A new long-acting contraceptive designed for self-management of women can provide a new family planning opportunity, especially in developing countries where access to health care may be limited, suggests a recent study. Preventive agents will be delivered using micronedle skin patch technology originally developed for painless administration of vaccines.
Long-acting contraceptives now available provide the highest level of efficacy, but usually require a healthcare professional to inject a drug or implant a device. Short-acting techniques, on the other hand, require frequent user compliance and are therefore often not as effective. In animal experiments, an experimental micronedle contraceptive drug delivered a therapeutic level of contraceptive hormone for more than a month with a single application to the skin.
When the patch is applied for several seconds, they discontinue microscopic needles and remain below the surface of the skin, where biodegradable polymers slowly release the contraceptive drug levonorgestrel over time. Originally designed for use in areas of the world with limited healthcare access, the microneedle contraceptive might potentially provide a new family planning alternative to a wider population.
The research was reported January 1
] "There is great interest in offering more opportunities for long-acting contraceptives," says Mark Prausnitz, a regent's professor of the School of Chemical and Biomolecular Engineering at the Georgia Institute of Technology and the paper's author. "Our goal is that women should be able to self-administer long-acting contraceptives with the micro-patch, which will be applied to the skin for five seconds only once a month."
Long-acting contraceptives are now available in formats such as patches to be worn continuously, intrauterine devices (IUDs) to be placed by trained healthcare professionals and drugs injected with hypodermic needles. Ultimately, if the micronedle contraceptive patches are approved for use, it may become the first self-administered, long-acting contraceptive that does not involve a conventional needle injection. Like other long-acting contraceptive methods, the micronedle contraceptive patches will interfere with menstrual cycles in women using it.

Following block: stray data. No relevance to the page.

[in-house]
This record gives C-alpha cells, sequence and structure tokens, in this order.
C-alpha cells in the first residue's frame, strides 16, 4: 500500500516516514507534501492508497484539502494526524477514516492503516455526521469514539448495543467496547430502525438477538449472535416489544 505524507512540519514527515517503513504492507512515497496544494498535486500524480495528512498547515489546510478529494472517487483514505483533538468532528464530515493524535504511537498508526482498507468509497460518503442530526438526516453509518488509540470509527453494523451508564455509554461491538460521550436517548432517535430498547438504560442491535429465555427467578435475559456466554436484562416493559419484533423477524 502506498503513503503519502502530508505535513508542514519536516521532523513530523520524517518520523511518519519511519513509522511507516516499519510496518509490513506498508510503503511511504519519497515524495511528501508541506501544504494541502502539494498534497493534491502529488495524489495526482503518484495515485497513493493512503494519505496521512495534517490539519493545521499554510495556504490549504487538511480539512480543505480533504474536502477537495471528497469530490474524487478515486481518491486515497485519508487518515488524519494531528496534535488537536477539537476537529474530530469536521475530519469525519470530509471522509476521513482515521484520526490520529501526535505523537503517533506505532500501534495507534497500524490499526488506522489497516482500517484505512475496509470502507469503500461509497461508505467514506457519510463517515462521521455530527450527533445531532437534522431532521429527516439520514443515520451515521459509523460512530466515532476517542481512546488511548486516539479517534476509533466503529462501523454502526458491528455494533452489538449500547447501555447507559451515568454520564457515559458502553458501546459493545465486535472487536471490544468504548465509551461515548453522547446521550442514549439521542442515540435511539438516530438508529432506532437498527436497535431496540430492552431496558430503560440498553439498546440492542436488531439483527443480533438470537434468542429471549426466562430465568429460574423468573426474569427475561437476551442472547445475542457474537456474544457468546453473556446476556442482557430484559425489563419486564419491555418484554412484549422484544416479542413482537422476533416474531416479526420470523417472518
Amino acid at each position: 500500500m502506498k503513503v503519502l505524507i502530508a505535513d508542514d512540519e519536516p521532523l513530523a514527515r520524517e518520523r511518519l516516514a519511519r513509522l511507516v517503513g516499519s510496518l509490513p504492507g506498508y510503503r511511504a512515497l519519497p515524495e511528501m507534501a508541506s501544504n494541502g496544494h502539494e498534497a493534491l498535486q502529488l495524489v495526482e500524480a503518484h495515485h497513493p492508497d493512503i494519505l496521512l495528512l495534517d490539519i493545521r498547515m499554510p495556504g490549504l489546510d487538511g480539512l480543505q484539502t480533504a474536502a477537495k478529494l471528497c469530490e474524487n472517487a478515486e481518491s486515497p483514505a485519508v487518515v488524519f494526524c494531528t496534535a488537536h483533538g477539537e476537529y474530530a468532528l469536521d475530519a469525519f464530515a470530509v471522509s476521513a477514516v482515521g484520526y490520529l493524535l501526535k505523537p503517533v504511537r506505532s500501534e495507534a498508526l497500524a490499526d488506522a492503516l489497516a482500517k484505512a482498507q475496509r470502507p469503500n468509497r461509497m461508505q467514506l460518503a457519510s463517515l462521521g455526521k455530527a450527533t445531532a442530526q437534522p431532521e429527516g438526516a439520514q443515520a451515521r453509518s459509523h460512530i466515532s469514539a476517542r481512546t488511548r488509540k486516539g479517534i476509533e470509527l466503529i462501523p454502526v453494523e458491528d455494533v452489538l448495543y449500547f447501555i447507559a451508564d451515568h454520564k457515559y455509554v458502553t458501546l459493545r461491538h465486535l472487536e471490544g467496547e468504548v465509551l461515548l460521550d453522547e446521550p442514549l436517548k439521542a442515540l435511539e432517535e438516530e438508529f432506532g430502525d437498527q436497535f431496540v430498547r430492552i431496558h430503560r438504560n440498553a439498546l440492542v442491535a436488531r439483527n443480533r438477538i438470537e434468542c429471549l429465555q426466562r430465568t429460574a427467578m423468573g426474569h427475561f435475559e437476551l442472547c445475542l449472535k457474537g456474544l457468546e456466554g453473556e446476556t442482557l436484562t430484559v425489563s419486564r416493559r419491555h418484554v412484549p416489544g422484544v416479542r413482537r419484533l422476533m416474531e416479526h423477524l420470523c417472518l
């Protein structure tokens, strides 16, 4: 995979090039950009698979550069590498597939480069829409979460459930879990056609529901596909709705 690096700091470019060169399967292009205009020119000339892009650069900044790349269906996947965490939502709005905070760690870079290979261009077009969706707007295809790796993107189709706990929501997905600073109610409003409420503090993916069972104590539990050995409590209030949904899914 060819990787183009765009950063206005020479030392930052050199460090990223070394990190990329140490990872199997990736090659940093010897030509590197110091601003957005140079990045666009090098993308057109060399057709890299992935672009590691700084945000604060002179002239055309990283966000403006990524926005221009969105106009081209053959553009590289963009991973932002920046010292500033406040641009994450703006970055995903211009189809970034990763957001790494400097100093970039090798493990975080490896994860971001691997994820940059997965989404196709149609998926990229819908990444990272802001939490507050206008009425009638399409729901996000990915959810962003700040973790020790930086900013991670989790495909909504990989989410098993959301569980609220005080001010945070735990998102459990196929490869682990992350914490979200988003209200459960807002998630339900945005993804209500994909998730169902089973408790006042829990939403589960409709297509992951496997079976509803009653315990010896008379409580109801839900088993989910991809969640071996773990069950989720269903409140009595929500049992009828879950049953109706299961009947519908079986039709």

As the small needles remain in the skin for the release of the hormone, scientists led by the Georgia Tech postdoctoral researcher Wei Li developed a mechanical technique that would allow the drug-containing microparticles to detach from the patch's support material. To achieve this, researchers molded small air bubbles into the top of the microparticles, creating a structural weakness. The resulting microparticles are strong enough to be pressed into the skin, but when the patches are then changed to one side, the shear force breaks the small structures in the skin. The plastic backing can then be discarded.
Experimental spots designed to deliver a sufficient amount of the hormone to humans have been developed, but not yet tested, noted Prausnitz, who owns J. Erskine Love, Jr. Chair in Chemical and Biomolecular Engineering at Georgia Tech. Researchers also investigate whether a single patch could carry enough hormone to provide contraception for as long as six months.
"The micronedle patch delivery platform developed by Dr. Prausnitz and his contraceptive colleagues is an exciting advance in women's health," says Gregory S. Kopf, director of R&D Prevention Technology Innovation at FHI 360. "This self-managed Long-acting contraceptives will give women discreet and comfortable control over their fertility, leading to a positive impact on public health by reducing both unwanted and unwanted pregnancies. "